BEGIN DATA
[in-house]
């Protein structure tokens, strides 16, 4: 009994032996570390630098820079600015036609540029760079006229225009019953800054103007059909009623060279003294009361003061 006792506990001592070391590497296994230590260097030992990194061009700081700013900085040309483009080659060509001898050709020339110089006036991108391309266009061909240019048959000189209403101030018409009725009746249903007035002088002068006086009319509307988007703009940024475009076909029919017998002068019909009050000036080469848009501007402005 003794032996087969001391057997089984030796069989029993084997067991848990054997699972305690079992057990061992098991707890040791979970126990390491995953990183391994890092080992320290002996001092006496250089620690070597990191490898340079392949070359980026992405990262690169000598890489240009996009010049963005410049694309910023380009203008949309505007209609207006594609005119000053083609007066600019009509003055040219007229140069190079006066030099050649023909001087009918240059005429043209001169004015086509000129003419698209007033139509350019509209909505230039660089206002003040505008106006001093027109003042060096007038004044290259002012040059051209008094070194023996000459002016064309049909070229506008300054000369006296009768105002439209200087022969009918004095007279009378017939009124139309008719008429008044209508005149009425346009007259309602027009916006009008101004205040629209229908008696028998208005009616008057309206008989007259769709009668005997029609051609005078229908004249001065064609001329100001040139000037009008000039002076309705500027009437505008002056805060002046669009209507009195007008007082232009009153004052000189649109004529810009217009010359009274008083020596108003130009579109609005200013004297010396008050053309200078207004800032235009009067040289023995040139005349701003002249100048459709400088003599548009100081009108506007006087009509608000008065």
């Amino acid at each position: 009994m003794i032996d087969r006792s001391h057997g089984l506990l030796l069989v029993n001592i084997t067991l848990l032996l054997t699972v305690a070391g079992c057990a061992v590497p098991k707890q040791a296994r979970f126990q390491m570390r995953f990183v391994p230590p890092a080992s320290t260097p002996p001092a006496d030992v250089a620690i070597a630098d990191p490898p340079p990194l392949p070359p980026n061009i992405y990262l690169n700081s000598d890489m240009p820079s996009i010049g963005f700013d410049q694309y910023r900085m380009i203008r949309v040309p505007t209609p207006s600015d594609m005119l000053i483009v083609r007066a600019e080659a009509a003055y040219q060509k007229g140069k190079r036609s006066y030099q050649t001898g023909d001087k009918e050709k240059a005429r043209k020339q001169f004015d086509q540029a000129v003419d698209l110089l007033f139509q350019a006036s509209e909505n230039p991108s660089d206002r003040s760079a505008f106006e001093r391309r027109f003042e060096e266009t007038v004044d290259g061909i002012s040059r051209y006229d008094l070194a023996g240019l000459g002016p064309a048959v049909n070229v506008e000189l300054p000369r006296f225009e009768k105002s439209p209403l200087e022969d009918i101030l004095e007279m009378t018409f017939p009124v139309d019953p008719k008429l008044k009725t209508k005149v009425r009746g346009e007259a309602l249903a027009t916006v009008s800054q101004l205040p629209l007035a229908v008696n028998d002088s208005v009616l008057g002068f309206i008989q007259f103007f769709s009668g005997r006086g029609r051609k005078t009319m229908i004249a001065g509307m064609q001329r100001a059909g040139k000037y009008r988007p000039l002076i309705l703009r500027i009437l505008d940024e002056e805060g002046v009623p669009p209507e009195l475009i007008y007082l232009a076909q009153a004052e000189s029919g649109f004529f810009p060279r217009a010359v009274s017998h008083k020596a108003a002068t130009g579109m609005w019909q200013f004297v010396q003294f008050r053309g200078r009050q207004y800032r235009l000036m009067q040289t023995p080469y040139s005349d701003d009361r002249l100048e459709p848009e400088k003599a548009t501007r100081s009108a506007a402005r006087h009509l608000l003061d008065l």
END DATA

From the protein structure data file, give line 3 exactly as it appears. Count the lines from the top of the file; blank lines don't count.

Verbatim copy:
């Amino acid at each position: 009994m003794i032996d087969r006792s001391h057997g089984l506990l030796l069989v029993n001592i084997t067991l848990l032996l054997t699972v305690a070391g079992c057990a061992v590497p098991k707890q040791a296994r979970f126990q390491m570390r995953f990183v391994p230590p890092a080992s320290t260097p002996p001092a006496d030992v250089a620690i070597a630098d990191p490898p340079p990194l392949p070359p980026n061009i992405y990262l690169n700081s000598d890489m240009p820079s996009i010049g963005f700013d410049q694309y910023r900085m380009i203008r949309v040309p505007t209609p207006s600015d594609m005119l000053i483009v083609r007066a600019e080659a009509a003055y040219q060509k007229g140069k190079r036609s006066y030099q050649t001898g023909d001087k009918e050709k240059a005429r043209k020339q001169f004015d086509q540029a000129v003419d698209l110089l007033f139509q350019a006036s509209e909505n230039p991108s660089d206002r003040s760079a505008f106006e001093r391309r027109f003042e060096e266009t007038v004044d290259g061909i002012s040059r051209y006229d008094l070194a023996g240019l000459g002016p064309a048959v049909n070229v506008e000189l300054p000369r006296f225009e009768k105002s439209p209403l200087e022969d009918i101030l004095e007279m009378t018409f017939p009124v139309d019953p008719k008429l008044k009725t209508k005149v009425r009746g346009e007259a309602l249903a027009t916006v009008s800054q101004l205040p629209l007035a229908v008696n028998d002088s208005v009616l008057g002068f309206i008989q007259f103007f769709s009668g005997r006086g029609r051609k005078t009319m229908i004249a001065g509307m064609q001329r100001a059909g040139k000037y009008r988007p000039l002076i309705l703009r500027i009437l505008d940024e002056e805060g002046v009623p669009p209507e009195l475009i007008y007082l232009a076909q009153a004052e000189s029919g649109f004529f810009p060279r217009a010359v009274s017998h008083k020596a108003a002068t130009g579109m609005w019909q200013f004297v010396q003294f008050r053309g200078r009050q207004y800032r235009l000036m009067q040289t023995p080469y040139s005349d701003d009361r002249l100048e459709p848009e400088k003599a548009t501007r100081s009108a506007a402005r006087h009509l608000l003061d008065l």